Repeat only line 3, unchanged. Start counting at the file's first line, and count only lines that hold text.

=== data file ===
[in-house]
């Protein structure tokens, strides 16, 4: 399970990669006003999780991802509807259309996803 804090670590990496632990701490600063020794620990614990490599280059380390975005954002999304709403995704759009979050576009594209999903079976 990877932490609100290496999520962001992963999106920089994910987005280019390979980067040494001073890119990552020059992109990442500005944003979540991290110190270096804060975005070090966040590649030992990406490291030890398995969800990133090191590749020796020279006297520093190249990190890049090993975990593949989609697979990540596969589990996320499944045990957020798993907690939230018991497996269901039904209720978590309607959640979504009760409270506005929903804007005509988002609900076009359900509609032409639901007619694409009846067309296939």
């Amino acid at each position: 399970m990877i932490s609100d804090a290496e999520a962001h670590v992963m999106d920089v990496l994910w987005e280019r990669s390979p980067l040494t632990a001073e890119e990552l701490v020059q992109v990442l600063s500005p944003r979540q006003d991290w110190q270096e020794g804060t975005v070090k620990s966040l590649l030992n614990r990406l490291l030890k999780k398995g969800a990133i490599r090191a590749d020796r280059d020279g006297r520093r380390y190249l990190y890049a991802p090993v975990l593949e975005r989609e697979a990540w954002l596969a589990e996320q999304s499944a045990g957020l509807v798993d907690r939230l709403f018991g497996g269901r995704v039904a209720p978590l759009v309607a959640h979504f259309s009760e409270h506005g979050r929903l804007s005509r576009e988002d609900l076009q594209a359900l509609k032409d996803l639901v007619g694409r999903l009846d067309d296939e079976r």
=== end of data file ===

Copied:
């Amino acid at each position: 399970m990877i932490s609100d804090a290496e999520a962001h670590v992963m999106d920089v990496l994910w987005e280019r990669s390979p980067l040494t632990a001073e890119e990552l701490v020059q992109v990442l600063s500005p944003r979540q006003d991290w110190q270096e020794g804060t975005v070090k620990s966040l590649l030992n614990r990406l490291l030890k999780k398995g969800a990133i490599r090191a590749d020796r280059d020279g006297r520093r380390y190249l990190y890049a991802p090993v975990l593949e975005r989609e697979a990540w954002l596969a589990e996320q999304s499944a045990g957020l509807v798993d907690r939230l709403f018991g497996g269901r995704v039904a209720p978590l759009v309607a959640h979504f259309s009760e409270h506005g979050r929903l804007s005509r576009e988002d609900l076009q594209a359900l509609k032409d996803l639901v007619g694409r999903l009846d067309d296939e079976r």